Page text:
The Bloody Inn, Nicolas Robert

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The Bloody Inn. This game made such a big splash last year, and for the few months it was out of print I was desperate to get it. However as I knew it was a card game (no big board, too many components or miniatures etc) I refused to pay a completely unreasonable price for it since I knew it would be back for another print run. So I waited patiently until a couple months ago I finally bought it for its RRP. And this is what I thought.

I’ll start with….it’s an unusual one. It’s a grower. I think perhaps after that anticipation it fell slightly flat first time round (no huge surprise after months of coveting) but as I’ve played it more I’ve grown to like it more. It’s medium strategy, easy to get wrong if you’re not careful and does require a bit of brain burning.

Ok let’s go back to the start. So in a nutshell you’re running an Inn and you kill your guests. Dark right? But fun.

  •  You begin by randomly drawing 6 cards from the central deck, and these are guests frequenting your hotel of horrors. You pop them in their errr lovely little room (on the board) and each player owns rooms, represented by coloured key tokens, some of which are neutral and belong to no one.
  • Each card/guest has a pick up cost. You can spend your two starting cards (‘peasant’ cards) and can either kill guests outright or you can pick them up and use them to kill somebody else, or use them to build annexes (places to bury your corpses).
  • Some cards have instant monetary rewards, some give you money when you build an annexe or when you bury a body.
  • You move along the score track as you earn and can use an action to launder money, so you go back on the track and pick up cash tokens instead.
  • At the end of each round you can gain points for any of your rooms with guests still present and are deducted points for cards left in your hand.
  • All cards used go into a spent pile.
  •  Your only allowed two actions per turn
  •  Building up your annexes means you can use the card abilities/bonuses to help you gain more money and spend less cards.
  • The game ends when your guest cards have depleted and the player with the most money (in both money tokens and on the score track) wins the game.
And that’s the general game play!
So why is this game such a tricky little thing? Well the trouble starts when your Inn is populated by ‘the law’ (constables, sergeants and the like) because if you end your turn with any unburied bodies you pay a pretty hefty fine (lose money/points) and lose the body. Only having two actions per turn is tough, especially when you have to use an action to get your peasant cards back. You have to play carefully to get some necessary end of round points by having your rooms still populated, (and making sure your opponent doesn’t) and somehow end the round by having no cards, all bodies buried but minimising how many times you spend a precious action next round getting your peasants back. All whilst figuring out the best times to launder money and stay ahead of your opponent. How do you achieve this? I wish I knew, I still haven’t cracked it! And therein lies the fun, it seems the more I play the more I realise this game is a challenge. I tend not to play games to hammer other people but to better my score and improve my strategy. This is how I have concluded that it was worth the wait and worth the purchase. I still don’t think a price point about £20 would be reasonable, but I’m glad I held out for it.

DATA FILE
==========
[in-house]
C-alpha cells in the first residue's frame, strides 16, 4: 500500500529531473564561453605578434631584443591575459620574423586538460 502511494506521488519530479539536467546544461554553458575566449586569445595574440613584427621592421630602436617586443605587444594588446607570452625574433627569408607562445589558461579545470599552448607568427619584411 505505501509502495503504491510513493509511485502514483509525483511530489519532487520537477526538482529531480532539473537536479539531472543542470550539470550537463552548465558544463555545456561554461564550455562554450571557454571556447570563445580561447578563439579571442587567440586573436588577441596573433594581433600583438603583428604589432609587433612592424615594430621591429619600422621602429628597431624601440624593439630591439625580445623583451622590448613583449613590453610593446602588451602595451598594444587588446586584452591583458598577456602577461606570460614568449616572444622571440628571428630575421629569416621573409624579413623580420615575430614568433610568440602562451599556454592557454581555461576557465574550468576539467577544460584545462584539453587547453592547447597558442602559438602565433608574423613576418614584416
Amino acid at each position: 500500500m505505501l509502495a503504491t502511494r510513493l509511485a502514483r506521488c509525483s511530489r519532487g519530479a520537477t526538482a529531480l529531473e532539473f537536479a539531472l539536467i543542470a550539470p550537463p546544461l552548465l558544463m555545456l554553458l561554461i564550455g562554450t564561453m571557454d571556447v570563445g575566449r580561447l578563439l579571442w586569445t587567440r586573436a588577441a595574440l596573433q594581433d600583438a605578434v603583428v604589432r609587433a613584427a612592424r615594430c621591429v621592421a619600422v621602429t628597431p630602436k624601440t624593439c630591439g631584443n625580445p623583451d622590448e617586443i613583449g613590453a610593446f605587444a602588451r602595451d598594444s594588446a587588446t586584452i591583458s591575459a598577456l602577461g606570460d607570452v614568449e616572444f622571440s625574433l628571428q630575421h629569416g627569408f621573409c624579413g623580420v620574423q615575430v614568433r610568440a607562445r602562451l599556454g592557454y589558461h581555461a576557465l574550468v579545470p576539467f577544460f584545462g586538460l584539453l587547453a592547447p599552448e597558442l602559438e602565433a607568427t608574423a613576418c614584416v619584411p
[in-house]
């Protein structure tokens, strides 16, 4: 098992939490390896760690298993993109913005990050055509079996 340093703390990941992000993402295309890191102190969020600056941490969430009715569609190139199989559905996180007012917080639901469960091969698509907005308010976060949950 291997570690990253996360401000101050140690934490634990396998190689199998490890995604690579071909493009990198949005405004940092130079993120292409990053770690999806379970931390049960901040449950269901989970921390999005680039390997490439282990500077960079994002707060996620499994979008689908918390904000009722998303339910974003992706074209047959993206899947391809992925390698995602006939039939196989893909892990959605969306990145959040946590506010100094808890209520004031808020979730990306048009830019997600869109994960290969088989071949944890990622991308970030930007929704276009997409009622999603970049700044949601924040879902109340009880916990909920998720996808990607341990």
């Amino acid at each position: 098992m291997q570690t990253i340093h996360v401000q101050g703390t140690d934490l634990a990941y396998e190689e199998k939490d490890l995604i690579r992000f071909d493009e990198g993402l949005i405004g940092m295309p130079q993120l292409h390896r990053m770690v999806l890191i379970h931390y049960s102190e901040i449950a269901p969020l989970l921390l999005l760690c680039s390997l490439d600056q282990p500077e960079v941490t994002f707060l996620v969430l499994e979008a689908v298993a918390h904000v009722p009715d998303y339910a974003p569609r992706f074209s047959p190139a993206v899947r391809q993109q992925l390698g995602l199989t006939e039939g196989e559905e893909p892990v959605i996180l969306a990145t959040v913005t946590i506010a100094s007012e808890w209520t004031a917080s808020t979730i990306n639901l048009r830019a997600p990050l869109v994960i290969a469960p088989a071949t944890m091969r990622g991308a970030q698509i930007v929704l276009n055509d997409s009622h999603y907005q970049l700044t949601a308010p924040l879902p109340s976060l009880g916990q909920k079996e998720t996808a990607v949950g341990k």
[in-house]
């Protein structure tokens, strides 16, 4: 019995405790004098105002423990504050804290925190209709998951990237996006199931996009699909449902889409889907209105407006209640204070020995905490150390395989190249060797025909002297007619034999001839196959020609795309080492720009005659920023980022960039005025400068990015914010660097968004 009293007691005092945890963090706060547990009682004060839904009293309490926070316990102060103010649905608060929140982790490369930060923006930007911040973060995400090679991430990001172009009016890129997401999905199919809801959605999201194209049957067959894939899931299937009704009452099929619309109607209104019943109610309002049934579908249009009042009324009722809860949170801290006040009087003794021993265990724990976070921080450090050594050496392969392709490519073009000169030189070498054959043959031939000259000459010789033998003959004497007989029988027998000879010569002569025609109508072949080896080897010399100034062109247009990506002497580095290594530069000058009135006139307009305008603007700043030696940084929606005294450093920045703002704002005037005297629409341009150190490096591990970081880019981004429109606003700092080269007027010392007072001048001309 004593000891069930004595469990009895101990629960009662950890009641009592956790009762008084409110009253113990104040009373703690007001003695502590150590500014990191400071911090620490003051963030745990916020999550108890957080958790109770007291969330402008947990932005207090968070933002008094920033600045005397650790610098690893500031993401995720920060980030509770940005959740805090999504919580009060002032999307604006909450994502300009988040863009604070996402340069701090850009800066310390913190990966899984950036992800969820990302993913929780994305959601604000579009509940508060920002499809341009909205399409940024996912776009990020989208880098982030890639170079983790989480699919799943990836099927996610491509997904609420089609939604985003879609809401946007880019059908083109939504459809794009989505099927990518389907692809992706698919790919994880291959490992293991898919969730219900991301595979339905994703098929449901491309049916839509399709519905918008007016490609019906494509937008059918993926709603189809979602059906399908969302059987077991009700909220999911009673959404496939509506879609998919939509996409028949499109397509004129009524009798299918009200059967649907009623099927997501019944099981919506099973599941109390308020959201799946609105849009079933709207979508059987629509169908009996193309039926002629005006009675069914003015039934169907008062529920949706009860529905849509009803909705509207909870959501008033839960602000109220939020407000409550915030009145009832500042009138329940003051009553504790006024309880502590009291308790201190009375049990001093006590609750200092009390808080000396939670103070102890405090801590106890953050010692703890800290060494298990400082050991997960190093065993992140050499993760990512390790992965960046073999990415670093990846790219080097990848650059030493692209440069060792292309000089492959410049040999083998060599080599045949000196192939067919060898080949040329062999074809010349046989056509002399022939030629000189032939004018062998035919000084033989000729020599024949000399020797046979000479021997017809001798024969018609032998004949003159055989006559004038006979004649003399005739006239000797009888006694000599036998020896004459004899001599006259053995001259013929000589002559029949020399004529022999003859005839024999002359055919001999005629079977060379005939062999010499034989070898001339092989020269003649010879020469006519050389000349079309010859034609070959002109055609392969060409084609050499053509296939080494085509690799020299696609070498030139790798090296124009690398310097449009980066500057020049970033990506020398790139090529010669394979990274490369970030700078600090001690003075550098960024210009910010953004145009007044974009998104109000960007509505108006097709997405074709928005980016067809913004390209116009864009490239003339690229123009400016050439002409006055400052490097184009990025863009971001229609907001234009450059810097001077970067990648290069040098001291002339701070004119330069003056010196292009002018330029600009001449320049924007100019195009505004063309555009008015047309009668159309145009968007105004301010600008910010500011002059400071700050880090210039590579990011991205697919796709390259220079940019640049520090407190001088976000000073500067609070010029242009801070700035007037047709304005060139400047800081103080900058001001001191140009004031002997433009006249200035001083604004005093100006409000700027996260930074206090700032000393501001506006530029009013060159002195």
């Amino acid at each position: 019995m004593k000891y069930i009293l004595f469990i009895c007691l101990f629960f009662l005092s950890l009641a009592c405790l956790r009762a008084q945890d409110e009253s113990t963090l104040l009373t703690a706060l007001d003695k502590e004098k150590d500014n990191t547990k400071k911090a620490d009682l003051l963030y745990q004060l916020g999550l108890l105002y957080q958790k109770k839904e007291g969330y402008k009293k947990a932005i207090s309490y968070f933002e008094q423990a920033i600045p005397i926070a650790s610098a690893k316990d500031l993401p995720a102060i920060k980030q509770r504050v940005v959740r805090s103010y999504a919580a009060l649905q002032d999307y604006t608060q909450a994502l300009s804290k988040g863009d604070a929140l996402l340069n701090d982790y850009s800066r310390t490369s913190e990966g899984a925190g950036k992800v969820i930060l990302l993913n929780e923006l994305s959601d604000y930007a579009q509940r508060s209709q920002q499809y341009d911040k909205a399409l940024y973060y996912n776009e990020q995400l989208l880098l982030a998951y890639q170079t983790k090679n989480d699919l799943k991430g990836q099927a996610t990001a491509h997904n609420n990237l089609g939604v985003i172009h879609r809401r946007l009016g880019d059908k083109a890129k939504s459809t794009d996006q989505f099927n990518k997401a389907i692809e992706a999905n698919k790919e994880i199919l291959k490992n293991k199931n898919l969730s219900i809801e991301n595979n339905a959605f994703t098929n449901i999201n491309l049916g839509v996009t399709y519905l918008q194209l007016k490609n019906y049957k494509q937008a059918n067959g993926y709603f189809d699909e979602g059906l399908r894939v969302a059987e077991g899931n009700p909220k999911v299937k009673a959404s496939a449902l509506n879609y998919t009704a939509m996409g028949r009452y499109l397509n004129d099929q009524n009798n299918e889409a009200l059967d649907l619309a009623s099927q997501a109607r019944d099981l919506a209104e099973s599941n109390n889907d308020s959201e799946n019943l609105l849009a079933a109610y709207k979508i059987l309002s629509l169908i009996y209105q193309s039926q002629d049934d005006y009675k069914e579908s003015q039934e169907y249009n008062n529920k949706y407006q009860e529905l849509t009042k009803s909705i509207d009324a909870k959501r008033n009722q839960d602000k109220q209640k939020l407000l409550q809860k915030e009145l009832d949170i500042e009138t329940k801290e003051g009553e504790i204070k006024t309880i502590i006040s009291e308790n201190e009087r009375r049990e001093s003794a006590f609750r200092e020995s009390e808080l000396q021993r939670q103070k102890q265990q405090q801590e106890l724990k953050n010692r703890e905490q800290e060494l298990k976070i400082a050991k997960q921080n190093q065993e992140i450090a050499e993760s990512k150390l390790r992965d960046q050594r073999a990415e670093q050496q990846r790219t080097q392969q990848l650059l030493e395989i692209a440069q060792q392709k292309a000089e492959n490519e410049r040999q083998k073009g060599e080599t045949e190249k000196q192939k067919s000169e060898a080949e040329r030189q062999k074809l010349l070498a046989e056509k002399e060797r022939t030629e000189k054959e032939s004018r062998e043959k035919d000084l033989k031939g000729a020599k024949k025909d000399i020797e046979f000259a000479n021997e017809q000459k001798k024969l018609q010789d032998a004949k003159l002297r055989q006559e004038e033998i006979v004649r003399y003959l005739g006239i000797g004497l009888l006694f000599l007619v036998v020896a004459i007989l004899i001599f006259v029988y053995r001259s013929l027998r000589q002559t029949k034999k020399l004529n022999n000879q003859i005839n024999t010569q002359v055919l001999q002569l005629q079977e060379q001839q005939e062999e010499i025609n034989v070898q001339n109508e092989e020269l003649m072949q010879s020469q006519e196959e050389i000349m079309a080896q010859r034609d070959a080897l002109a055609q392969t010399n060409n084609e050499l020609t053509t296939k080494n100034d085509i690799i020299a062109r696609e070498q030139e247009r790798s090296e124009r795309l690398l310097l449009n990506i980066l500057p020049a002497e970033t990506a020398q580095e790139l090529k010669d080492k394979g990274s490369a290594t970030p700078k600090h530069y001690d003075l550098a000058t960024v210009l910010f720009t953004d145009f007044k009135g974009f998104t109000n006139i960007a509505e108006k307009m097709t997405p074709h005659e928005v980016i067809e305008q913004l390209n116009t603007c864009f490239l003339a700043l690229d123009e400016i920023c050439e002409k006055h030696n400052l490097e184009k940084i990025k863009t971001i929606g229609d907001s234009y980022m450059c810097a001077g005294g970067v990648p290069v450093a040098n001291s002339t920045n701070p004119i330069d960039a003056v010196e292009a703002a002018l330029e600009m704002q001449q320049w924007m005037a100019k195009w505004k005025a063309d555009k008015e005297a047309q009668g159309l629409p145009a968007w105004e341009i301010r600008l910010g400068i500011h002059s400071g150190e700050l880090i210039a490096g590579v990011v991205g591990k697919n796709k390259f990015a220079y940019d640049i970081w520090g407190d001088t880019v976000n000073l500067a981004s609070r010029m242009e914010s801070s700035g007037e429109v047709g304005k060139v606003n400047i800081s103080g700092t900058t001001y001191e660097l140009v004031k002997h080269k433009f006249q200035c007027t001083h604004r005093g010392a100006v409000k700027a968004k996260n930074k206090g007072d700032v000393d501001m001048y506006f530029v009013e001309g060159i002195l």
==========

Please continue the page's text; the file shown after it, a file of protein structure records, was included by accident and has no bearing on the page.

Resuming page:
My only criticism would be that I think it could have developed on the bribing/trading between players. You have to work together somewhat when the Inn is overrun with the law, and you can bury a body under another players annexe. It would of been cool if you could of bribed an opponent to use your annexe or kill a police officer for you, or traded a card someone else might need for money. But I guess the designers had their reasons for not taking it there. That’s it! More info here. Ps- the art is weird and gorgeous, all these abstract angular faces and beautiful colour. Always a plus!
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Rococo: Jewelry Box Expansion Review

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I acquired two new games last week, Broom Service the card game and the Rococo Jewelry Box expansion. I decided to write about Rococo and make a little video on Broom Service (coming later this week). As I mentioned in my post a few weeks back I absolutely love Rococo, its a beautiful Euro and up there in my top ten.

So what does Jewelry Box add to the game and is it worth purchasing? Well you get 28 additional employees, an exam card, jewellery box board and jewellery tokens, and yes I believe it’s worth purchasing (for a vey reasonable £12.50 RRP.)
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So what does it do? Well first off there’s the personal ‘exam’ cards. You take the exam using your apprentice and journeyman cards to meet the three set requirements (same for every player and easily achievable e.g- use an action with your apprentice to buy a yellow or red material) Once you’ve completed the exam you spend an action trading in your standard journeyman/apprentice card and pay the hiring cost to choose one of the special guys. These let you add on a cool free action e.g. – make a dress for free and sell only (instead of placing it in a hall, and hey that extra money is always welcome!) you can take the exams as many times as you like. The jewellery itself is displayed on a separate little board and consists of coloured ring and necklace tokens. You can only purchase these when you make a dress and as the game progresses and they are purchased you can move them along the board and lower their cost. When you buy a piece of jewellery this gives you income every round. If the one that you buy matches the colour of the dress you made then you can pick up a free material. I find this comes in handy because personally I dislike spending too many actions purchasing! Some of the expansion cards are shuffled into the regular deck too so you can snap one of those up as a hiring action.